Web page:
, , , , , , , , , , ,


The scourge of renaming streets, avenues, alleys, and cities is not unprecedented, neither is the idea of renaming an airport. However, what is unprecedented is renaming an entire city after an airport. To rename the airport of a city, you could just rename the city?

It is trite to say that there is no absolute protection against such extreme reclassification. In the present political world, the airports in the cities are named and classified after political personalities, celebrities, freedom fighters or on the basis of local political history. In order to elude any naming controversy the political parties, to accomplish their vendetta, might come up with this reclassification.

Imagine the city of Lucknow being renamed as Chaudhari Charan Singh city of U.P.; Singapore being renamed to Changhi city; Eastern Cape in South Africa renamed after East London; New Delhi being renamed to Indira Gandhi; city of Patna after Jaiprakash Narayan; Raipur city to Swami Vivekananda; and Rome being renamed after Leonardo da Vinci. Oh, the irony!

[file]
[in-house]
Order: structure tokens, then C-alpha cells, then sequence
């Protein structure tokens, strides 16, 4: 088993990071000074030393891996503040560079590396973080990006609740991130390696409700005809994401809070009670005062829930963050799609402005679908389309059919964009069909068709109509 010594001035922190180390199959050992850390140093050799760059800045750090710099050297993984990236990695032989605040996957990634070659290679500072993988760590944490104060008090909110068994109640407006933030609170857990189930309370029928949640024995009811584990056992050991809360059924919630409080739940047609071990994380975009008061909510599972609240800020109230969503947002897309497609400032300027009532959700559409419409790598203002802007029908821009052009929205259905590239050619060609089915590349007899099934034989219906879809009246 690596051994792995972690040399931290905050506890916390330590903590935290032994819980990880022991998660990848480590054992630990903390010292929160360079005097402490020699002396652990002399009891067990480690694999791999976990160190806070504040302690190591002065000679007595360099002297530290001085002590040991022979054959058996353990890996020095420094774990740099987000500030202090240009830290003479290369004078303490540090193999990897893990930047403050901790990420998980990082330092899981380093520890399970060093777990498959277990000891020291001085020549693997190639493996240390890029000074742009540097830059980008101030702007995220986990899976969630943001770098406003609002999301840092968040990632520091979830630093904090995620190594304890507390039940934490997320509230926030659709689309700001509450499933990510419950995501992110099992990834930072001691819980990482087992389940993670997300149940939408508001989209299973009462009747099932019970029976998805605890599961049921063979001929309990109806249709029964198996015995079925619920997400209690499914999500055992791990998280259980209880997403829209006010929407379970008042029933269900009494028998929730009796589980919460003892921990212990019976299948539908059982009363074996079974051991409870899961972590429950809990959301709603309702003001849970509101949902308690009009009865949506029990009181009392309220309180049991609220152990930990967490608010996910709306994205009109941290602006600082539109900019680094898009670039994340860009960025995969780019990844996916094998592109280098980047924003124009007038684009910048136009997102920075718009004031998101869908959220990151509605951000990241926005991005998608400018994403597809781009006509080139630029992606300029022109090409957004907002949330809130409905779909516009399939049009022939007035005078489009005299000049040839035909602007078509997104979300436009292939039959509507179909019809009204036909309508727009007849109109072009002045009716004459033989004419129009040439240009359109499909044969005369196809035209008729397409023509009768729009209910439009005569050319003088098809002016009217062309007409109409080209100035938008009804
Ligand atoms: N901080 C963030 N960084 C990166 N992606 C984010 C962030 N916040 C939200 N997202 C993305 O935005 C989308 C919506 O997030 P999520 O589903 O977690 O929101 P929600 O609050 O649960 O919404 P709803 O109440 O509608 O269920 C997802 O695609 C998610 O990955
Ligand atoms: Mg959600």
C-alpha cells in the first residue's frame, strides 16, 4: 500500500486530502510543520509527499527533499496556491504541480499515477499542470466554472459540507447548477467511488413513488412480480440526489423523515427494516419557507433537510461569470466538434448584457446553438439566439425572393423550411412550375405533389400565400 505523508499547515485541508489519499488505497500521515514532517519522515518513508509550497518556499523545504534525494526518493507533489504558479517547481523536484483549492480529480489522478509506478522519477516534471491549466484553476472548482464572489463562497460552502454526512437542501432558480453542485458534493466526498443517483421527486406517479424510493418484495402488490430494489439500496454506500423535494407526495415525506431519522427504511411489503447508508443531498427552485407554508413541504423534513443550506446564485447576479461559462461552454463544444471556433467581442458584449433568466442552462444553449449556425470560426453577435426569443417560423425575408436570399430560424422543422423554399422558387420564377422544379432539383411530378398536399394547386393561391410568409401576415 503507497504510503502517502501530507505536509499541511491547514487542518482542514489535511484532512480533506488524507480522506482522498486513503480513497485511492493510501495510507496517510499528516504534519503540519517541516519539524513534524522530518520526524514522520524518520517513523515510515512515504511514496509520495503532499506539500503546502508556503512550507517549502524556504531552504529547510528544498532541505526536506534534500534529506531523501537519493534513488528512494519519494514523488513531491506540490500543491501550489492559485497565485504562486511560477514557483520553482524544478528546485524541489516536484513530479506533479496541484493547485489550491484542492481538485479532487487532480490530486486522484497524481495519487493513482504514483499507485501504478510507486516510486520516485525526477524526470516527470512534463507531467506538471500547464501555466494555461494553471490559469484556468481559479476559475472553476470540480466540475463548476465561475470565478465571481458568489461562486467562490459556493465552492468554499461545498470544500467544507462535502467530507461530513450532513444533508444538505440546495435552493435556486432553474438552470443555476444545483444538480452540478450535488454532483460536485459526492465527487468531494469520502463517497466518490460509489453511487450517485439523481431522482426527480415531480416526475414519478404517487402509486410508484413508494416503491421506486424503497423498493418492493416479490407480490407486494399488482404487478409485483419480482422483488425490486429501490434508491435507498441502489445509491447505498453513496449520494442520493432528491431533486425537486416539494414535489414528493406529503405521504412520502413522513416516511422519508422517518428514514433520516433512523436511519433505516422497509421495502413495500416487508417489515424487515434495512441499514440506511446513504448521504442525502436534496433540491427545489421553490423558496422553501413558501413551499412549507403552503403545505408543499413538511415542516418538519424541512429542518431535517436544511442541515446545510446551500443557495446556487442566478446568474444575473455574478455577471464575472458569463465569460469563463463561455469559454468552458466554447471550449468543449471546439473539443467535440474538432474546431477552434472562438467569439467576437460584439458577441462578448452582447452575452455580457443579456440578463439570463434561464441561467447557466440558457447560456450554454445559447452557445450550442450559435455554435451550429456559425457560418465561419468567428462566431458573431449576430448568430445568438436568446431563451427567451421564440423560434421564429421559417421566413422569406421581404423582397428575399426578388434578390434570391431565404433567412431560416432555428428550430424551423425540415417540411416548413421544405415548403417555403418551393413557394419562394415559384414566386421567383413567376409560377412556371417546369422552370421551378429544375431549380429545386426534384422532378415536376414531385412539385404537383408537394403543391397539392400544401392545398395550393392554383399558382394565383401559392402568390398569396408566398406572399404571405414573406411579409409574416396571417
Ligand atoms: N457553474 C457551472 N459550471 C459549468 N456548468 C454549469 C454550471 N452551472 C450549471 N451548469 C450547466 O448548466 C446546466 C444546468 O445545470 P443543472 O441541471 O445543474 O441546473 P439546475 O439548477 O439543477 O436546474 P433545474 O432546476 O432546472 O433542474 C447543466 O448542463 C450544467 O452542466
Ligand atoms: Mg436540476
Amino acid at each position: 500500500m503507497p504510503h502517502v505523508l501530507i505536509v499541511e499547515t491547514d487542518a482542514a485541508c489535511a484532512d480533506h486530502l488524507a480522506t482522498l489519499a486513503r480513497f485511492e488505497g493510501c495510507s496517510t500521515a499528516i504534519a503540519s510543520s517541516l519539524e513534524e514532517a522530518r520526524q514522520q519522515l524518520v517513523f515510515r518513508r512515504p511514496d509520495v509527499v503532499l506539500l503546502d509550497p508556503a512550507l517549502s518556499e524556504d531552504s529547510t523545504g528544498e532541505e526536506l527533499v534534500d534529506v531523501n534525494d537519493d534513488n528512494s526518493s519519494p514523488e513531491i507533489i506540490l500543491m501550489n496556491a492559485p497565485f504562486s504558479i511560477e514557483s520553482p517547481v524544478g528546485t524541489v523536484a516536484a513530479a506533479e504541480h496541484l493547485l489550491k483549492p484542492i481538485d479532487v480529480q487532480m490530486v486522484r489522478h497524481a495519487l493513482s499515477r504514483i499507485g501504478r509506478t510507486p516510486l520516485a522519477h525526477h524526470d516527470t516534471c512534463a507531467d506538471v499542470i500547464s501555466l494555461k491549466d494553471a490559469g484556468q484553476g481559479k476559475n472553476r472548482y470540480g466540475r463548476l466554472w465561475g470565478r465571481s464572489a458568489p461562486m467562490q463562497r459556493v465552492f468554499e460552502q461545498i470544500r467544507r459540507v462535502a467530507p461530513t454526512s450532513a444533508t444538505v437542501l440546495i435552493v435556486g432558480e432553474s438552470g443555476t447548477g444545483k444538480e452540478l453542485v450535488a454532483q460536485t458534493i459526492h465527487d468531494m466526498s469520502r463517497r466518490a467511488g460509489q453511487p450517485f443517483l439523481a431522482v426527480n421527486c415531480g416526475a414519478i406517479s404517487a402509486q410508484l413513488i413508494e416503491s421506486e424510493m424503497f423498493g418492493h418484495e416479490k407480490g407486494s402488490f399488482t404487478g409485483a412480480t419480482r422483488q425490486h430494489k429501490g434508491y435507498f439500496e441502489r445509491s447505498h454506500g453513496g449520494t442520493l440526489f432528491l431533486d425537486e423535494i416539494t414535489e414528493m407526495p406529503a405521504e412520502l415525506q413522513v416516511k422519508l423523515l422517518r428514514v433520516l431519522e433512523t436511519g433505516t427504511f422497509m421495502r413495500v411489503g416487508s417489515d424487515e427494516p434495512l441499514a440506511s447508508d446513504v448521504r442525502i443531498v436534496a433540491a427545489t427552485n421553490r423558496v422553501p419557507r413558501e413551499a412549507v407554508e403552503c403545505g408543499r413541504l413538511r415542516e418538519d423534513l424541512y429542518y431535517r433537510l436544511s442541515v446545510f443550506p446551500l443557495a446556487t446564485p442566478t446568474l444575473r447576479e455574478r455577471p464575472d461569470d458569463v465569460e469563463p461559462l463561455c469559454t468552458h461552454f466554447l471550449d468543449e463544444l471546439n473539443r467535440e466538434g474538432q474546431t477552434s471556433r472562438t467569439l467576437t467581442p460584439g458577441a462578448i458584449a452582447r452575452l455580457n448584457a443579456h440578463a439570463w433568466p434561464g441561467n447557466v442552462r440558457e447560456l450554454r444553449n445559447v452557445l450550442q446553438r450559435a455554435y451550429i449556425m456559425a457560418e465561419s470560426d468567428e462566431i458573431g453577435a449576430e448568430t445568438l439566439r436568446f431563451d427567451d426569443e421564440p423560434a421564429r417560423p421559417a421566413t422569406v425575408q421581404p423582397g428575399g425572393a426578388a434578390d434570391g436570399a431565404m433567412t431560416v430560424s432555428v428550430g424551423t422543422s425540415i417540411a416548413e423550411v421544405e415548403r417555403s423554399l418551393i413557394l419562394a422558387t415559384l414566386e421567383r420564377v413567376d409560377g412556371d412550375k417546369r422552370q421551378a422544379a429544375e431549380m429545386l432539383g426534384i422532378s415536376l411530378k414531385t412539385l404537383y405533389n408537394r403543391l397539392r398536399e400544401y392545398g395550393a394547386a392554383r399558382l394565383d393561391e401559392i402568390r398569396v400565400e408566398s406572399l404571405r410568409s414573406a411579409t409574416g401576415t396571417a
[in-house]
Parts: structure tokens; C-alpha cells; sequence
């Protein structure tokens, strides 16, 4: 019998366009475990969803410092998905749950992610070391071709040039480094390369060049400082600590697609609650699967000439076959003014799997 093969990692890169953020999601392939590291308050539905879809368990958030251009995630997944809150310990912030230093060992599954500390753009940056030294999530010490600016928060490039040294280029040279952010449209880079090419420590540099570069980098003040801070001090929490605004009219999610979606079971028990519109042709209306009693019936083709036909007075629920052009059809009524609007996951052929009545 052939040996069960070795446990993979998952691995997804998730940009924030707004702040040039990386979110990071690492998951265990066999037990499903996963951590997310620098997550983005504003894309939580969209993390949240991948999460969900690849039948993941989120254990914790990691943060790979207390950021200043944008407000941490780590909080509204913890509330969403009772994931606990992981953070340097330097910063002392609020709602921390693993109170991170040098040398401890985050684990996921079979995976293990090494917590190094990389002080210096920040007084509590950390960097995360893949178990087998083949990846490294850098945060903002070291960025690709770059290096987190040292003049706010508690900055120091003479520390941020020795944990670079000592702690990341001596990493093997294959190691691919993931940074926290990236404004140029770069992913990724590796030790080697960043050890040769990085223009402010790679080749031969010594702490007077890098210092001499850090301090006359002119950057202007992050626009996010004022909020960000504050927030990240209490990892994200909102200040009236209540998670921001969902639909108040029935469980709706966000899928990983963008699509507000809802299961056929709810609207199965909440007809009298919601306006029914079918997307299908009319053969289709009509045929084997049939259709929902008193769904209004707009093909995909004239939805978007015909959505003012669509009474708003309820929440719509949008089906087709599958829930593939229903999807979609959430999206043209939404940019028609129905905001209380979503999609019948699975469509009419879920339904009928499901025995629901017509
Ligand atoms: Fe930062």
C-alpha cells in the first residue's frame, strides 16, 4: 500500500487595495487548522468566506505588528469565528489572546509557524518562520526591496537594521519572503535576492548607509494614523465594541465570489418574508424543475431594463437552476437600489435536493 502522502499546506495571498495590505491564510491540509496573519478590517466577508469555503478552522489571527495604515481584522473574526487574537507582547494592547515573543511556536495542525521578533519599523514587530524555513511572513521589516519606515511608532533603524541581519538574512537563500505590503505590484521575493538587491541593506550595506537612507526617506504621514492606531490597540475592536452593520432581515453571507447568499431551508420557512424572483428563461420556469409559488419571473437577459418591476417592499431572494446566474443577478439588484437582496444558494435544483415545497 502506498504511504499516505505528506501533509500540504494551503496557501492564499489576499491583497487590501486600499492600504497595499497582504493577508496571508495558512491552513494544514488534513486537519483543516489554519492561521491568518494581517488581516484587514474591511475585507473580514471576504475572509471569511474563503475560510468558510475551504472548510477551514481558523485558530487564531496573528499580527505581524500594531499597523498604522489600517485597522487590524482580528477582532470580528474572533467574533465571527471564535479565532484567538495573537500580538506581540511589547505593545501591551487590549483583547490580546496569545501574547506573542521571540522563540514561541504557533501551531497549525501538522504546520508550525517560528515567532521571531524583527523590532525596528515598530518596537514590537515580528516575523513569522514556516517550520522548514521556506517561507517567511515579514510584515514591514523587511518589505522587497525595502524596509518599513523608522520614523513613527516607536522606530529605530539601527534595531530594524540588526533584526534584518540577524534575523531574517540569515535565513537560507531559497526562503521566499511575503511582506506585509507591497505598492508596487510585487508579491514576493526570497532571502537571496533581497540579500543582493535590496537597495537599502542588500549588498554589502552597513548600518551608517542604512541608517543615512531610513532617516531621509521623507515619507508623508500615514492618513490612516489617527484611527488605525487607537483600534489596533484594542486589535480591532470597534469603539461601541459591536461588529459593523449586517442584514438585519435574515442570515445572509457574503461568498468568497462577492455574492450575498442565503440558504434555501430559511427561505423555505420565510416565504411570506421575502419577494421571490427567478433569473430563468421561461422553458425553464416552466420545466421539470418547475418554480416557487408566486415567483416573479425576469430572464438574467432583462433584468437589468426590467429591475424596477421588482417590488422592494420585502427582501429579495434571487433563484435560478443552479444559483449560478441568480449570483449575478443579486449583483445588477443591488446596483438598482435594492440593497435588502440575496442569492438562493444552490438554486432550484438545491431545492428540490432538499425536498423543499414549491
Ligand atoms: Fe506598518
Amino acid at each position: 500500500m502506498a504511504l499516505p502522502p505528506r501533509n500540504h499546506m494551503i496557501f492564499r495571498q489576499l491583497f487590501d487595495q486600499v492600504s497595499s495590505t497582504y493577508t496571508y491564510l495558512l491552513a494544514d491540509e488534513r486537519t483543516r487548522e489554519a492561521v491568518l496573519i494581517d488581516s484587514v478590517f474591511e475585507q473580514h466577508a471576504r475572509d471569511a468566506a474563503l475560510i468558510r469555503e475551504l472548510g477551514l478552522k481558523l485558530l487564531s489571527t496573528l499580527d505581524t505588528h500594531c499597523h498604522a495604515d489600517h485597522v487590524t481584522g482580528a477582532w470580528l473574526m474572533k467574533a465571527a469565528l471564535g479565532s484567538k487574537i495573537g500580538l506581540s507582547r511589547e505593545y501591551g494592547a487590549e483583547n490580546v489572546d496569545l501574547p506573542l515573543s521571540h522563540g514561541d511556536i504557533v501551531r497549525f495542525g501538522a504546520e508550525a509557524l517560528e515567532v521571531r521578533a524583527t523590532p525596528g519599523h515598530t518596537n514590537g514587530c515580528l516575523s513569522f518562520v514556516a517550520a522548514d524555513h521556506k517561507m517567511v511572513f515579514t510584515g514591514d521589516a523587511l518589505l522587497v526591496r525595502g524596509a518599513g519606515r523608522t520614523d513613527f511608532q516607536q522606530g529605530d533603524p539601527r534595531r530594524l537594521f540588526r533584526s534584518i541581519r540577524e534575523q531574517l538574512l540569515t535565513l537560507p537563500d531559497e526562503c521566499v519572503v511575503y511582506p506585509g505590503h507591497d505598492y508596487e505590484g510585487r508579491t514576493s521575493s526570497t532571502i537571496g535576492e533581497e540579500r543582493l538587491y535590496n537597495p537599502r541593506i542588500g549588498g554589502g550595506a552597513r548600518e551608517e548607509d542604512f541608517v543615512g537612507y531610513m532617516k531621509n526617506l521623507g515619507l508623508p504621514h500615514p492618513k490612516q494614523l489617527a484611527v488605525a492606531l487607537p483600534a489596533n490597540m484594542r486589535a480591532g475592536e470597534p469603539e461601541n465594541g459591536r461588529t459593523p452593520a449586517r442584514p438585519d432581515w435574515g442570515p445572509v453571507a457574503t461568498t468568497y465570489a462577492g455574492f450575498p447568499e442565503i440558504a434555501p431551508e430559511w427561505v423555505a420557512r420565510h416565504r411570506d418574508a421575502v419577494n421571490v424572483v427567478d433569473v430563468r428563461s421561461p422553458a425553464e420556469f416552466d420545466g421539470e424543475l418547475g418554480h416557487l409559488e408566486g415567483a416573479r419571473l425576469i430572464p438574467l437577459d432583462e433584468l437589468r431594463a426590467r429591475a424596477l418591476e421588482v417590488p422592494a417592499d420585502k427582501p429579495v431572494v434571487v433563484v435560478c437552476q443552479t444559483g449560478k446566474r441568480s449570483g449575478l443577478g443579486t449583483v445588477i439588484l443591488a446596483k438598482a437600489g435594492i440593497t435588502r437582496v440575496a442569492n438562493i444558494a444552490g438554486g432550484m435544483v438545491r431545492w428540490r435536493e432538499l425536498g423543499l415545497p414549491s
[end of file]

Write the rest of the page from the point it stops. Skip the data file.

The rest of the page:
Although there is an earthy honesty in naming places that rings of history, but it resultantly agitates natives and confuses visitors. The former becoming fractious about the selection of the local hero and the latter being forced to mug up the local political history to know if they are flying into the right city.

Perhaps, the principle can be extended to city streets and neighborhoods, to end the menace of political renaming. But this principle cannot degenerate into an assault on history which has been a progress in countries like India, where illustrious names from suddenly suspect dynasties are wiped out in favour of wholesome nomenclature. 

It is high time to quicken a global convention to restrict the naming of airports to the name of the cities they are established in. Unless we are ready to rename Rome as Leonardo Da Vinci and New Delhi to Indira Gandhi National city. 

When geographies change ownership, their physical markers must render the fact visible, but it shouldn’t connive to a direct assault on the history.